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Osteoporosis International

, Volume 27, Issue 3, pp 1003–1010 | Cite as

Impaired skeletal health and neuromuscular function among amphetamine users in clinical treatment

  • M. P. Mosti
  • G. Flemmen
  • J. Hoff
  • A. K. Stunes
  • U. Syversen
  • E. Wang
Original Article

Abstract

Summary

This study examined musculoskeletal health in amphetamine users, compared with healthy age-matched controls. We show that amphetamine users have reduced bone mass at several skeletal sites and attenuated maximal muscle strength and force development capacity in the lower extremities.

Introduction

Amphetamine use may cause poor bone quality and elevated risk of osteoporosis. The purpose of this study was to investigate whether amphetamine users exhibit reduced regional and whole body bone mineral density (BMD), altered bone metabolism, and how muscle function may relate to the patient groups’ skeletal health.

Methods

We assessed hip, lumbar spine and whole body BMD, and trabecular bone score (TBS) by dual x-ray absorptiometry (DXA), and bone metabolism markers in serum and maximal strength and force development capacity in 36 amphetamine users (25 men, 30 ± 7 years; 11 women 35 ± 10 years) and in 37 healthy controls (23 men, 31 ± 9 years; 14 women, 35 ± 7 years).

Results

Whole body BMD was lower in amphetamine users (8 % in males and 7 % females, p < 0.01), as were BMD at the total hip and sub-regions of the hip (9–11 % in men and 10–11 % in women, p < 0.05). Male users had 4 % lower TBS (p < 0.05) and higher serum level of type 1 collagen amino-terminal propeptide (p < 0.01). This coincided with reduced lower extremity maximal strength of 30 % (males, p < 0.001) and 25 % (females, p < 0.05) and 27 % slower muscular force development in males compared to controls (p < 0.01).

Conclusions

These findings demonstrate that amphetamine users suffer from a generalized reduction in bone mass, which was associated with attenuated maximal muscle strength and force development capacity in the lower extremities.

Keywords

Addiction Body composition One repetition maximum Physical capacity Rate of force development Rehabilitation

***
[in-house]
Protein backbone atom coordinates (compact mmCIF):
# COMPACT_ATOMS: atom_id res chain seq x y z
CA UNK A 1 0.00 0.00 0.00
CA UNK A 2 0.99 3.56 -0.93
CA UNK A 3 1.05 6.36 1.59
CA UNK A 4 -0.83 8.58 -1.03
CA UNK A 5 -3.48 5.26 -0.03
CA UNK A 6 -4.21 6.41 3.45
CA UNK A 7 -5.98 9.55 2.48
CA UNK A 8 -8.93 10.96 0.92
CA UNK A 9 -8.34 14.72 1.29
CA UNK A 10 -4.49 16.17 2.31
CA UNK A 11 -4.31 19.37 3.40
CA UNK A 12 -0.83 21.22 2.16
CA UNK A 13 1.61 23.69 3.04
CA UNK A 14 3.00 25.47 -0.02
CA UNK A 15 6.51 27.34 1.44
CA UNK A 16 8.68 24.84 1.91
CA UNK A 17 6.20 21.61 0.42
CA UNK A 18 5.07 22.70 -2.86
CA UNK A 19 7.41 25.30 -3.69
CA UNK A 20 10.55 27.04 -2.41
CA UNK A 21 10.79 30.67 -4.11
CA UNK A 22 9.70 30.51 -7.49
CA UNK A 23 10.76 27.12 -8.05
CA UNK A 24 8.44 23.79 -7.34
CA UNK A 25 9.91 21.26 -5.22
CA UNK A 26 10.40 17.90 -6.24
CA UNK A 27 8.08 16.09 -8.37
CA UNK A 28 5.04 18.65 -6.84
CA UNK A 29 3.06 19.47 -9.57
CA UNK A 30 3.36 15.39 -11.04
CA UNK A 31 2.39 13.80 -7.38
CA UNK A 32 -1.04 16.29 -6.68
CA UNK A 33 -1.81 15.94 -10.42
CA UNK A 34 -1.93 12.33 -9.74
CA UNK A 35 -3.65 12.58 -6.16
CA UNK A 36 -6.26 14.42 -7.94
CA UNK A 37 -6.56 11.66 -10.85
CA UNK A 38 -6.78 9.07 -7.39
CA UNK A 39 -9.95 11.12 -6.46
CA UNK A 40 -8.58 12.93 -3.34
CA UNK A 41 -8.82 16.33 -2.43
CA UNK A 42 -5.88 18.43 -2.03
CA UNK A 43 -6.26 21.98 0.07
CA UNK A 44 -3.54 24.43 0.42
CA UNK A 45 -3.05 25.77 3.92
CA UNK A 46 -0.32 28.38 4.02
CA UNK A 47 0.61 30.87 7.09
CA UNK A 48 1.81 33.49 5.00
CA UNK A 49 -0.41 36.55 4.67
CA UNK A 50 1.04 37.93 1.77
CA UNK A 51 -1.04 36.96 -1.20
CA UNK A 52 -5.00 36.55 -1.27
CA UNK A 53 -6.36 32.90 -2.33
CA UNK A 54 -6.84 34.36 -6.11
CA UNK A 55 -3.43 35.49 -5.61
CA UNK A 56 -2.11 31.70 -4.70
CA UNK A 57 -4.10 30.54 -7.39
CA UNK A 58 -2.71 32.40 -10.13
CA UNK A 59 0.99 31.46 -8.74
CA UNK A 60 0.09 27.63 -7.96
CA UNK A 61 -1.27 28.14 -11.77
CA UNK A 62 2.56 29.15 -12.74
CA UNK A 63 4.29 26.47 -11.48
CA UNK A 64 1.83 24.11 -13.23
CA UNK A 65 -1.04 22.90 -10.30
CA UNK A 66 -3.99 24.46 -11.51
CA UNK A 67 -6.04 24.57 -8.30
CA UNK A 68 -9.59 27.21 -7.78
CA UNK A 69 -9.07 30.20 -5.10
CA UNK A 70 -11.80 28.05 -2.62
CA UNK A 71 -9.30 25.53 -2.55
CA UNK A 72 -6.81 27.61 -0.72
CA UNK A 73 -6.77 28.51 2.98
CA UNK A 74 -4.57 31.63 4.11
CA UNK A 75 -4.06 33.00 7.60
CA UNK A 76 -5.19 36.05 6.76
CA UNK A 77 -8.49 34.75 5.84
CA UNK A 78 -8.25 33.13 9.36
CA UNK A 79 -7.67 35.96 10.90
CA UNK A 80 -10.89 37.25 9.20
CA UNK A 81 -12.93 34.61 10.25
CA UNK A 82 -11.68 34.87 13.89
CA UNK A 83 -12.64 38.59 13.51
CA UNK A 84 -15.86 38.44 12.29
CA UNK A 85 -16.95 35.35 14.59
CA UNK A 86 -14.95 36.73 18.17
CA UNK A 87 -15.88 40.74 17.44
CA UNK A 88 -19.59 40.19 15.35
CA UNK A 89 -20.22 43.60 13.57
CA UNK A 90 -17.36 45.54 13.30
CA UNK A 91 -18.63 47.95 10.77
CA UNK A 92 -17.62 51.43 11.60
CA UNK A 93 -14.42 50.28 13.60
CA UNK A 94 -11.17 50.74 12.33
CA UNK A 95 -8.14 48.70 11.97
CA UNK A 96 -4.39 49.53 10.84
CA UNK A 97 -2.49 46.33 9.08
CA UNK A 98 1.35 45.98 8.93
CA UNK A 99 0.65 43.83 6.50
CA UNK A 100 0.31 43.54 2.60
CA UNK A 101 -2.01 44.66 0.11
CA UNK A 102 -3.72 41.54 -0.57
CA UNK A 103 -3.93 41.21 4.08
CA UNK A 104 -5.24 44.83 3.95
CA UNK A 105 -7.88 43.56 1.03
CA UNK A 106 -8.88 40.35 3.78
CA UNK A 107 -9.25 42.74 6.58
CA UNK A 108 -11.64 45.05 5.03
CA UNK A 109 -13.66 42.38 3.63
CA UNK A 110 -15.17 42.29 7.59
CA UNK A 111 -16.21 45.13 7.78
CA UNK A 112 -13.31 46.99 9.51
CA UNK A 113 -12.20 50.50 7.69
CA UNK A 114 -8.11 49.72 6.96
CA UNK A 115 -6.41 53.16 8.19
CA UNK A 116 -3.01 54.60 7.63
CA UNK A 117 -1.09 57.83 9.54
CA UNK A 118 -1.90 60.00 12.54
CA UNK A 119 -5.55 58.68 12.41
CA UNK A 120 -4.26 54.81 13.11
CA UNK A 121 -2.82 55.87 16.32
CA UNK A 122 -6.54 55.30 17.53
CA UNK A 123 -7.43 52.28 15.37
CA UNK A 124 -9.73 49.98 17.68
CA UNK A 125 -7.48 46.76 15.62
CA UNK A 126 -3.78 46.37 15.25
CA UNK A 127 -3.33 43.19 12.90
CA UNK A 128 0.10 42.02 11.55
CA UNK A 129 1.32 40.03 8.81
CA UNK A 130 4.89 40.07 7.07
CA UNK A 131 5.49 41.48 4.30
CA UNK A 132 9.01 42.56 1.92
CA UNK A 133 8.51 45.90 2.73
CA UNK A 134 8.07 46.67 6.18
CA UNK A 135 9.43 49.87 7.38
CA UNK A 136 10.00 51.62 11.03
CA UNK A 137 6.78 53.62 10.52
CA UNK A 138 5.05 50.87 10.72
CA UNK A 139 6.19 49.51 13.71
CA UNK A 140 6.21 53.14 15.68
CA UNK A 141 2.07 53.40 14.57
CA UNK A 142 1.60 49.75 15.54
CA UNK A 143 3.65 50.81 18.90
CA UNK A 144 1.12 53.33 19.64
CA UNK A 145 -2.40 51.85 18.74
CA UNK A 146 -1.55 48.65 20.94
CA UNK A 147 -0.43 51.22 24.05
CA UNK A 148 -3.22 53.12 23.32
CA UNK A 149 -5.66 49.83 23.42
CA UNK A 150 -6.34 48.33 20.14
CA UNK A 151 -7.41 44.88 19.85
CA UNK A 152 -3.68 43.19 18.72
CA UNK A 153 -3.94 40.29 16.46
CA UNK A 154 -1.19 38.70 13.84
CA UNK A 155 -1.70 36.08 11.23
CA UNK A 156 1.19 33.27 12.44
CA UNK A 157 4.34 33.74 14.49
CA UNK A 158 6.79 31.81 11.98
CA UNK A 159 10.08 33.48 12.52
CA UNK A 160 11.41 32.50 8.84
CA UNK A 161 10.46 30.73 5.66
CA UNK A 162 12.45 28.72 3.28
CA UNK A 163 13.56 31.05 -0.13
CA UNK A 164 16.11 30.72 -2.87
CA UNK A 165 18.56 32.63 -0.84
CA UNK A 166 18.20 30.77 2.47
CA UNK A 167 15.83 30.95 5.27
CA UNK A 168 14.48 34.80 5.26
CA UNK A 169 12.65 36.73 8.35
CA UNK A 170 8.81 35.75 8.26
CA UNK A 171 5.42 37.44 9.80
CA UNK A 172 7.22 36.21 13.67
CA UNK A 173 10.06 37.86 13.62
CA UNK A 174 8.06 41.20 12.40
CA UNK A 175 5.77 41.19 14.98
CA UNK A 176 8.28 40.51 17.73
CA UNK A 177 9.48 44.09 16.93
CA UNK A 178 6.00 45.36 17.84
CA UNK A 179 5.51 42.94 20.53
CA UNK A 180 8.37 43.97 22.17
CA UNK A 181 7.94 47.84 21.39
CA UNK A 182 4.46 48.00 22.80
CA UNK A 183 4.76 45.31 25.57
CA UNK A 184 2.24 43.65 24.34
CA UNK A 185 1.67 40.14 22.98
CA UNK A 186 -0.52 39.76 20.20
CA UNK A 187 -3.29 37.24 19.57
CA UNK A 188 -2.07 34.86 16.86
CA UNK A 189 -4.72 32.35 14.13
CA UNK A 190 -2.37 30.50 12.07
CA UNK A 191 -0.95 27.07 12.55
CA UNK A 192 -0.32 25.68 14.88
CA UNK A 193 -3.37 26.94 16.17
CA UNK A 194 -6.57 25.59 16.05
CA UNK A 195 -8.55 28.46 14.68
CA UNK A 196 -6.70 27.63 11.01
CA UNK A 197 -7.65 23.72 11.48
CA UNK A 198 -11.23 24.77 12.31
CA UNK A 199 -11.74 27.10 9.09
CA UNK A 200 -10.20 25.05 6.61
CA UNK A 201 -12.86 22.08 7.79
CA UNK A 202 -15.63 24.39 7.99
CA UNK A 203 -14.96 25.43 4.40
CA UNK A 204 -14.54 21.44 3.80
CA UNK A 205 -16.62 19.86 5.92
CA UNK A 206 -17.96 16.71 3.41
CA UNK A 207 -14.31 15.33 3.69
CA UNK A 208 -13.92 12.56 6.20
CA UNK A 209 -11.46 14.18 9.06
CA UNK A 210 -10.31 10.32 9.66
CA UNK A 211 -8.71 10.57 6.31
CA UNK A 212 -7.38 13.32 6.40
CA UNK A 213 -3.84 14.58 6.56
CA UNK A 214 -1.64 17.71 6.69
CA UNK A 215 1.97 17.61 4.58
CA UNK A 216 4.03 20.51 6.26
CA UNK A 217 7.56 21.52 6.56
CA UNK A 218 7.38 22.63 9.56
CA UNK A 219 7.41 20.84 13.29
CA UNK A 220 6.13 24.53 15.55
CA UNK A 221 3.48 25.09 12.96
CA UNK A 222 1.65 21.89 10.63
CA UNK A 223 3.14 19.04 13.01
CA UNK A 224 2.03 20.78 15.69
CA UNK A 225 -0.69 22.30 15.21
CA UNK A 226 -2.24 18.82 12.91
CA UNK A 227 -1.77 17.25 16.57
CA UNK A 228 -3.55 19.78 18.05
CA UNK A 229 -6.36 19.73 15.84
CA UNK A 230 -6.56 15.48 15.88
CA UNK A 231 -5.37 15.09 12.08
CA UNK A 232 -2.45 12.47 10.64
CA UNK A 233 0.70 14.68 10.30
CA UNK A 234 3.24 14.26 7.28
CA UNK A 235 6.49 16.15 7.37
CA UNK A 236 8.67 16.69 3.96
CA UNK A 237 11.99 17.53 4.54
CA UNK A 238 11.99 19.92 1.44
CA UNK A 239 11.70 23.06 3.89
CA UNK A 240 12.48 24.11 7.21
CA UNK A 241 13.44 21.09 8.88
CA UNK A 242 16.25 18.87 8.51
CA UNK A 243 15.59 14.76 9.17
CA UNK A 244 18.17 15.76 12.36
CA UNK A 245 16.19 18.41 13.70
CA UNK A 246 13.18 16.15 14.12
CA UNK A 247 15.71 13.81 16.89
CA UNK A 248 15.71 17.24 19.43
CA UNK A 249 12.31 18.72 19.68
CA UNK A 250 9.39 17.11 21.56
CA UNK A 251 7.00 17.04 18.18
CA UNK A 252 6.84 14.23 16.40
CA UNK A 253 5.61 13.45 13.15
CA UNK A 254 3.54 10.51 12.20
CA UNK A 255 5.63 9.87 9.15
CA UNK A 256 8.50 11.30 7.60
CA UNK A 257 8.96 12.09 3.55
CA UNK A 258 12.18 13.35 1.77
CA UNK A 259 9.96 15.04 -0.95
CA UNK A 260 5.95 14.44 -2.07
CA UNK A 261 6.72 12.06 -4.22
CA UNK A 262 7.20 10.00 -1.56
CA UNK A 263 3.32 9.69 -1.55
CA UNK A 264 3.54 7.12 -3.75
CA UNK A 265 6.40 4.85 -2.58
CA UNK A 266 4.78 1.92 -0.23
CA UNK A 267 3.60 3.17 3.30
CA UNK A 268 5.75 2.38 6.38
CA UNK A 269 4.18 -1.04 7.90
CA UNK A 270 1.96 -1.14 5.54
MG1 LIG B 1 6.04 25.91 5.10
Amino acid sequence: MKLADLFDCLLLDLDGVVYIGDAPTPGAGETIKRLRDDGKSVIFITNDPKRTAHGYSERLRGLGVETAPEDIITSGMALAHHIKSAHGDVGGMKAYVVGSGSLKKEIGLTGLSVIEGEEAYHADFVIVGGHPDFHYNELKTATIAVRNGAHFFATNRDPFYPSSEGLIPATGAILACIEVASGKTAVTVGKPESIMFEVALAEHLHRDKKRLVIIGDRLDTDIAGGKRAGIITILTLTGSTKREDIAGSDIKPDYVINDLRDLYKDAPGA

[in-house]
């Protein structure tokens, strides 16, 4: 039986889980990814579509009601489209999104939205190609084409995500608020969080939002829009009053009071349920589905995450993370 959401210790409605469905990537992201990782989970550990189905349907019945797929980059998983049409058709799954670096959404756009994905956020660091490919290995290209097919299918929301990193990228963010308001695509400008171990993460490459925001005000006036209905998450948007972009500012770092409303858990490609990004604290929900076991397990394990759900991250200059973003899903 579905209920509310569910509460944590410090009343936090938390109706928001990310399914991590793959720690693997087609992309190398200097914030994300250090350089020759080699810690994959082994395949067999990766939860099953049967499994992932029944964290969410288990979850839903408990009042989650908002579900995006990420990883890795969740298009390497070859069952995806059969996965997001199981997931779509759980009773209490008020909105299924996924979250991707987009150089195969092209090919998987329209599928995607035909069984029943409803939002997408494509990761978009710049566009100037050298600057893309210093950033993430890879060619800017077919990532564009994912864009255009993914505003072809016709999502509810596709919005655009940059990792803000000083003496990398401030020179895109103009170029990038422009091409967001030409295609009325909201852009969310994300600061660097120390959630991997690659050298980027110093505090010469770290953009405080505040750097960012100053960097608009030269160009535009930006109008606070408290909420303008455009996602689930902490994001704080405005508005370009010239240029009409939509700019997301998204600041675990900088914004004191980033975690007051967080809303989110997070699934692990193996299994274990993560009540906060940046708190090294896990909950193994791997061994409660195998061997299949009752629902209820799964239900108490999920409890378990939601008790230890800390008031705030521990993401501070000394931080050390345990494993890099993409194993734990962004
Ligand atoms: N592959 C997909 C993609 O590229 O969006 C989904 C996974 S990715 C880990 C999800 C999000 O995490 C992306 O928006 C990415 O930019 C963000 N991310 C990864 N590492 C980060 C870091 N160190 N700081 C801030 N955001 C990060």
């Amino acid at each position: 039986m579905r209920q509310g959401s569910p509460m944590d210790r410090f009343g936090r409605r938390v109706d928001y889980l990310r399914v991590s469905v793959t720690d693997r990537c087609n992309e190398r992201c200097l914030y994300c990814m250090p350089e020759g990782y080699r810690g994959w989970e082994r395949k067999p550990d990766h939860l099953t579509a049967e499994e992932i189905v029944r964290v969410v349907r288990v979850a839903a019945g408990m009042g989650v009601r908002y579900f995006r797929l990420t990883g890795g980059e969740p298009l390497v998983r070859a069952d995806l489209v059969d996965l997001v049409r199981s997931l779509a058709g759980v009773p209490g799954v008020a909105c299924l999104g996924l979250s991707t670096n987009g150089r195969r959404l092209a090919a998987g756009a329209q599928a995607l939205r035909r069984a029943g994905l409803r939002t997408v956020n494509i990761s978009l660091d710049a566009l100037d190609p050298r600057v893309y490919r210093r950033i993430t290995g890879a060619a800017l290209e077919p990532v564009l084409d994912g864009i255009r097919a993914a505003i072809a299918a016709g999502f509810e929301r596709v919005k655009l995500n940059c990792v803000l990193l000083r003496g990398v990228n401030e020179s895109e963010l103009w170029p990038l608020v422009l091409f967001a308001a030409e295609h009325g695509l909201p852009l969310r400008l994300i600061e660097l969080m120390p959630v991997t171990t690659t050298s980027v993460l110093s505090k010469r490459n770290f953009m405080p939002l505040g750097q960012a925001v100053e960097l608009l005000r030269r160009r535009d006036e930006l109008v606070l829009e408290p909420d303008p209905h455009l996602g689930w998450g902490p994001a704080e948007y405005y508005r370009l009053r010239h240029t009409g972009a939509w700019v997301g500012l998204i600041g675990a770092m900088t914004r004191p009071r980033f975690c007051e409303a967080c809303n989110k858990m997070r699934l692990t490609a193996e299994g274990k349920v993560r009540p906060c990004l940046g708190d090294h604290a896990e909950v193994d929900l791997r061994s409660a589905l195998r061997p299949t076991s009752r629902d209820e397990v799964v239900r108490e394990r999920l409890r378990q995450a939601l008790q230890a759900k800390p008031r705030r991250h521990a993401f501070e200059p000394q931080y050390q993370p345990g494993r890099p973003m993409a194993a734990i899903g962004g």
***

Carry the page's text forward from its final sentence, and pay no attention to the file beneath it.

Notes

Acknowledgments

The corresponding author was funded by a grant from the Liaison Committee between the Central Norway Regional Health Authority and the Norwegian University of Science and Technology (NTNU). We thank Stian Kwak for assistance with the blood sample collection.

Compliance with ethical standards

Conflicts of interest

None.

Ethics approval

The regional medical ethics committee (REK-nord) approved the study, and it was carried out in accordance with the Declaration of Helsinki.

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Copyright information

© International Osteoporosis Foundation and National Osteoporosis Foundation 2015

Authors and Affiliations

  • M. P. Mosti
    • 1
  • G. Flemmen
    • 2
    • 3
  • J. Hoff
    • 2
    • 4
  • A. K. Stunes
    • 1
  • U. Syversen
    • 1
    • 5
  • E. Wang
    • 2
    • 6
  1. 1.Department of Cancer Research and Molecular MedicineNorwegian University of Science and TechnologyTrondheimNorway
  2. 2.Department of Circulation and Medical ImagingNorwegian University of Science and TechnologyTrondheimNorway
  3. 3.Department of Research and Development, Clinic of Substance Use and Addiction MedicineSt. Olav’s University HospitalTrondheimNorway
  4. 4.Department of Physical Medicine and RehabilitationSt. Olav’s University HospitalTrondheimNorway
  5. 5.Department of EndocrinologySt. Olav’s University HospitalTrondheimNorway
  6. 6.Department of Internal MedicineUniversity of UtahSalt Lake CityUSA

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